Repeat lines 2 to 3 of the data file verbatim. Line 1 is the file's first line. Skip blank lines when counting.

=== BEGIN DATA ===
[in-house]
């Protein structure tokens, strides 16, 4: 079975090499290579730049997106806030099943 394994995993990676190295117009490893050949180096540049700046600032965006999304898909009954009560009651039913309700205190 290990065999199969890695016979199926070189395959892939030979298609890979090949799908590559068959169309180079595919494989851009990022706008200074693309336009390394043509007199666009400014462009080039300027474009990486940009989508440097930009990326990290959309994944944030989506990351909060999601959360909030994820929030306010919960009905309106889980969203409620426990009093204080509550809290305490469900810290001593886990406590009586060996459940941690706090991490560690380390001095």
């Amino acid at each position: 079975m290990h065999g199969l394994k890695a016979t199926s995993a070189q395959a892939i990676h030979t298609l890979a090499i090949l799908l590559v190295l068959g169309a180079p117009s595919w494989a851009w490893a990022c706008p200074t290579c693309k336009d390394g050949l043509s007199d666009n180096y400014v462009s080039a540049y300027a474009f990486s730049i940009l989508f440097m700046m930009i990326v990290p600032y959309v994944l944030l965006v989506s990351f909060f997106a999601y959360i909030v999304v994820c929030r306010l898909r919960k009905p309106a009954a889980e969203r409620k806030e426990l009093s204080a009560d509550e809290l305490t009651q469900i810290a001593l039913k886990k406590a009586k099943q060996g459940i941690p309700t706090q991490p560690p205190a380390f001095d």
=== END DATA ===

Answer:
């Protein structure tokens, strides 16, 4: 079975090499290579730049997106806030099943 394994995993990676190295117009490893050949180096540049700046600032965006999304898909009954009560009651039913309700205190 290990065999199969890695016979199926070189395959892939030979298609890979090949799908590559068959169309180079595919494989851009990022706008200074693309336009390394043509007199666009400014462009080039300027474009990486940009989508440097930009990326990290959309994944944030989506990351909060999601959360909030994820929030306010919960009905309106889980969203409620426990009093204080509550809290305490469900810290001593886990406590009586060996459940941690706090991490560690380390001095």
């Amino acid at each position: 079975m290990h065999g199969l394994k890695a016979t199926s995993a070189q395959a892939i990676h030979t298609l890979a090499i090949l799908l590559v190295l068959g169309a180079p117009s595919w494989a851009w490893a990022c706008p200074t290579c693309k336009d390394g050949l043509s007199d666009n180096y400014v462009s080039a540049y300027a474009f990486s730049i940009l989508f440097m700046m930009i990326v990290p600032y959309v994944l944030l965006v989506s990351f909060f997106a999601y959360i909030v999304v994820c929030r306010l898909r919960k009905p309106a009954a889980e969203r409620k806030e426990l009093s204080a009560d509550e809290l305490t009651q469900i810290a001593l039913k886990k406590a009586k099943q060996g459940i941690p309700t706090q991490p560690p205190a380390f001095d």